The Charlemont Arms Hotel ... three and a half centuries of history in Armagh (Photograph: Patrick Comerford)
During these three days in Armagh, while I am attending the General Synod of the Church of Ireland, I am staying once again at the Charlemont Arms Hotel in English Street, a third-generation, family-run hotel in the centre of this cathedral city.
The motto on the coat-of-arms of the Earls of Charlemont, over the hotel front door, which gives its name to the hotel, proclaims boldly: Deo Duce Ferro Comitante, ‘God is my leader, the sword is my companion.’ The first part of the motto may be appropriate for synod members staying in Armagh – but I have serious problems about the second part.
The hotel, which has thrived throughout the centuries, was originally home to a Dr Atkinson. By the 1760s, it had become a hostelry known as ‘The Caulfeild Arms.’ It was renamed in 1763, when James Caulfeild (1728-1799), fourth Viscount Caulfeild, was given the title Earl of Charlemont.
In 1746, at the age of 18 year, he was sent on a Grand Tour of Europe, accompanied by the Revd Edward Murphy as his tutor. During his Grand Tour, which lasted nine years, he travelled to Holland and Germany, and spent a year in Rome and Naples before travelling on to Greece, where he was totally fascinated by the Parthenon in Athens and made drawings of the building long before it was destroyed by Lord Elgin.
He visited Turkey and Egypt too before returning to Rome in 1750, where he met many famous people, including the architect William Chambers, the sculptors Simon Vierpyl and Joseph Wilton and the artist and decorator Giovanni Battista Cipriani. He spent vast sums of money collecting paintings, sculptures and books and shipping them home.
He returned to Ireland in 1755, and went on to build both the Casino in Marino and Charlemont House in Dublin, now home to the Hugh Lane Gallery of Modern Art.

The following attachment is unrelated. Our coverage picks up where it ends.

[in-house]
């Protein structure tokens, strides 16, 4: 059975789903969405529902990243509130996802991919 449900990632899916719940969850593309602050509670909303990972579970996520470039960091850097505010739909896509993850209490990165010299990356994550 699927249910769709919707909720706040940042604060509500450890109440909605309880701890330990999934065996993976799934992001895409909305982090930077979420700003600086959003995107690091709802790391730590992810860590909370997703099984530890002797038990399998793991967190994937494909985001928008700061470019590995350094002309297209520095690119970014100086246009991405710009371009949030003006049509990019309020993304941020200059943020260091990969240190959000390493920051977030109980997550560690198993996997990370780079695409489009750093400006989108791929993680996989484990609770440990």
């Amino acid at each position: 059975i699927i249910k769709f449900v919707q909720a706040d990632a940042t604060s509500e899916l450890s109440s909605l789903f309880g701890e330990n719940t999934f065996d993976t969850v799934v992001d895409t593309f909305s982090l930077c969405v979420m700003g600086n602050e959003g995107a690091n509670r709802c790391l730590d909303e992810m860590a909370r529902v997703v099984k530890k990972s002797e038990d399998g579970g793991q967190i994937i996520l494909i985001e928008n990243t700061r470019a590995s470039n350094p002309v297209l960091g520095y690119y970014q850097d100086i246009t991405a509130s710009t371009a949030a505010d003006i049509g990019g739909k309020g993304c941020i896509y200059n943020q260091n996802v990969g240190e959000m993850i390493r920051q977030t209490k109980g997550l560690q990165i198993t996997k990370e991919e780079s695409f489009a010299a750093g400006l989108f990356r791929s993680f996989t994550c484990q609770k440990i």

Although bestowed with titles and honours, he disregarded court favours and formed a political alliance with Henry Flood and Henry Grattan. In 1780, as Lord Charlemont, he became the commander-in-chief of the Irish Volunteers and in 1783 he presided at the Volunteer Convention in Dublin. From then on was known as the Volunteer Earl.
In the heyday of the Volunteers, there was a Charlemont Arms in every Irish town of note. However, this hotel may be the only one to survive – something that makes the current proprietors very proud.
Records show that John Hughes became the proprietor in 1852. He retained ownership until 1892, when a JH Mann was listed as its owner. Two years later, it was known as ‘Mann’s Hotel and Hydropathic Establishment,’ and the facilities on offer included Turkish, plunge and other baths.
The hotel had a number of different proprietors from 1906 to 1933. Then, in 1934, it passed into the ownership of Robert and Elizabeth Forster. Their son, Robin Forster, and his wife Gretta were also at the forefront of the family business for many years and now the third generation is involved in running the hotel.
As owners, the Forster family has made a significant investment in the hotel. It was largely rebuilt in 1976-1979 after bomb damage, and major renovations in May 1999 incorporated two adjacent derelict buildings. These renovations have enhanced the hotel, providing 18 more bedrooms and a larger foyer and reception area.
According to William Makepeace Thackeray, Saint Patrick’s Cathedral, Armagh, is ‘too complete ... not the least venerable. It is as neat and trim as a lady’s drawing-room.’
This hotel is perfectly located between the city’s two cathedrals and close to the beautiful Mall, the theatre, city centre shops, the Armagh Planetarium and Observatory, the Armagh County Museum, the old Armagh Women’s Gaol.